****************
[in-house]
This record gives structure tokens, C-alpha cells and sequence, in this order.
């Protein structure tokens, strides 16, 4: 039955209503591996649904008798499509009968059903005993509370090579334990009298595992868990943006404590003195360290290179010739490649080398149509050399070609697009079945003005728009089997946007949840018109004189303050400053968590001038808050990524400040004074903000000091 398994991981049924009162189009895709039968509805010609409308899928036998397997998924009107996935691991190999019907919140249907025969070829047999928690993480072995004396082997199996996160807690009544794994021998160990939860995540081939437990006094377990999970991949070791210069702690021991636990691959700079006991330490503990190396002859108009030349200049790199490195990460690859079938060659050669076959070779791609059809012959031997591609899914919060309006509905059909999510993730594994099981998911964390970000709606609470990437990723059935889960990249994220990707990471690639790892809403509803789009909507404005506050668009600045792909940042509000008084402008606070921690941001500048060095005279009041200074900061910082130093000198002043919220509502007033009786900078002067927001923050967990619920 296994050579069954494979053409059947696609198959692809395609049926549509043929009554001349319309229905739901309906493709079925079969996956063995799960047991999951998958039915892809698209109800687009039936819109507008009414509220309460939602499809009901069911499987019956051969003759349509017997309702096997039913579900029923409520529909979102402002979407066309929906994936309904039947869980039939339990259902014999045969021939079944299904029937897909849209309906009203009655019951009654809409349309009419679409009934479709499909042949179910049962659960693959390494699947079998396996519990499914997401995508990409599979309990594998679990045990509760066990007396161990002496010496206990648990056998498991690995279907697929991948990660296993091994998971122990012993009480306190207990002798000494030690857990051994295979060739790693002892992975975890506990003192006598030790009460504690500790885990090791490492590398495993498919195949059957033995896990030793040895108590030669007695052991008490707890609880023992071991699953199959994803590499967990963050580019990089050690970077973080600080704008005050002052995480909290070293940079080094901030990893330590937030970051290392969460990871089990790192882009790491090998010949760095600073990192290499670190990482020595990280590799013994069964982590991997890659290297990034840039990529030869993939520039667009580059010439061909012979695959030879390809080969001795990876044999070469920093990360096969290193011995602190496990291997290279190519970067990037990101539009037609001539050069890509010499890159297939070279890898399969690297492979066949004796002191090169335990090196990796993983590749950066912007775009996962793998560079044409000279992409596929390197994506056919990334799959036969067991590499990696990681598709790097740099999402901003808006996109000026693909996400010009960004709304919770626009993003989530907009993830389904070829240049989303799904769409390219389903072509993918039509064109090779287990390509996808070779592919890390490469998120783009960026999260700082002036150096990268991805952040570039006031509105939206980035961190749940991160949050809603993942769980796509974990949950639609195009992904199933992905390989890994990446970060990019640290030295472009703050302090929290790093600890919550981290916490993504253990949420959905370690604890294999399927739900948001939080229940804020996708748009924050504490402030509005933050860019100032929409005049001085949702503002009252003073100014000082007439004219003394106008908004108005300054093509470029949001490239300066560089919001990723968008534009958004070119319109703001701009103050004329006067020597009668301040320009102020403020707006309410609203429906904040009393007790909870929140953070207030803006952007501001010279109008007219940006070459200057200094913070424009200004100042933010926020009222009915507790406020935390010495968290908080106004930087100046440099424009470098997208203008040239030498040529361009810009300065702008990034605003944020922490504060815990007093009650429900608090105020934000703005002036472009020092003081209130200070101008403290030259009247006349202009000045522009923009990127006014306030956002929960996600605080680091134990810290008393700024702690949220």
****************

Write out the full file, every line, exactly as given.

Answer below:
[in-house]
This record gives structure tokens, C-alpha cells and sequence, in this order.
């Protein structure tokens, strides 16, 4: 039955209503591996649904008798499509009968059903005993509370090579334990009298595992868990943006404590003195360290290179010739490649080398149509050399070609697009079945003005728009089997946007949840018109004189303050400053968590001038808050990524400040004074903000000091 398994991981049924009162189009895709039968509805010609409308899928036998397997998924009107996935691991190999019907919140249907025969070829047999928690993480072995004396082997199996996160807690009544794994021998160990939860995540081939437990006094377990999970991949070791210069702690021991636990691959700079006991330490503990190396002859108009030349200049790199490195990460690859079938060659050669076959070779791609059809012959031997591609899914919060309006509905059909999510993730594994099981998911964390970000709606609470990437990723059935889960990249994220990707990471690639790892809403509803789009909507404005506050668009600045792909940042509000008084402008606070921690941001500048060095005279009041200074900061910082130093000198002043919220509502007033009786900078002067927001923050967990619920 296994050579069954494979053409059947696609198959692809395609049926549509043929009554001349319309229905739901309906493709079925079969996956063995799960047991999951998958039915892809698209109800687009039936819109507008009414509220309460939602499809009901069911499987019956051969003759349509017997309702096997039913579900029923409520529909979102402002979407066309929906994936309904039947869980039939339990259902014999045969021939079944299904029937897909849209309906009203009655019951009654809409349309009419679409009934479709499909042949179910049962659960693959390494699947079998396996519990499914997401995508990409599979309990594998679990045990509760066990007396161990002496010496206990648990056998498991690995279907697929991948990660296993091994998971122990012993009480306190207990002798000494030690857990051994295979060739790693002892992975975890506990003192006598030790009460504690500790885990090791490492590398495993498919195949059957033995896990030793040895108590030669007695052991008490707890609880023992071991699953199959994803590499967990963050580019990089050690970077973080600080704008005050002052995480909290070293940079080094901030990893330590937030970051290392969460990871089990790192882009790491090998010949760095600073990192290499670190990482020595990280590799013994069964982590991997890659290297990034840039990529030869993939520039667009580059010439061909012979695959030879390809080969001795990876044999070469920093990360096969290193011995602190496990291997290279190519970067990037990101539009037609001539050069890509010499890159297939070279890898399969690297492979066949004796002191090169335990090196990796993983590749950066912007775009996962793998560079044409000279992409596929390197994506056919990334799959036969067991590499990696990681598709790097740099999402901003808006996109000026693909996400010009960004709304919770626009993003989530907009993830389904070829240049989303799904769409390219389903072509993918039509064109090779287990390509996808070779592919890390490469998120783009960026999260700082002036150096990268991805952040570039006031509105939206980035961190749940991160949050809603993942769980796509974990949950639609195009992904199933992905390989890994990446970060990019640290030295472009703050302090929290790093600890919550981290916490993504253990949420959905370690604890294999399927739900948001939080229940804020996708748009924050504490402030509005933050860019100032929409005049001085949702503002009252003073100014000082007439004219003394106008908004108005300054093509470029949001490239300066560089919001990723968008534009958004070119319109703001701009103050004329006067020597009668301040320009102020403020707006309410609203429906904040009393007790909870929140953070207030803006952007501001010279109008007219940006070459200057200094913070424009200004100042933010926020009222009915507790406020935390010495968290908080106004930087100046440099424009470098997208203008040239030498040529361009810009300065702008990034605003944020922490504060815990007093009650429900608090105020934000703005002036472009020092003081209130200070101008403290030259009247006349202009000045522009923009990127006014306030956002929960996600605080680091134990810290008393700024702690949220």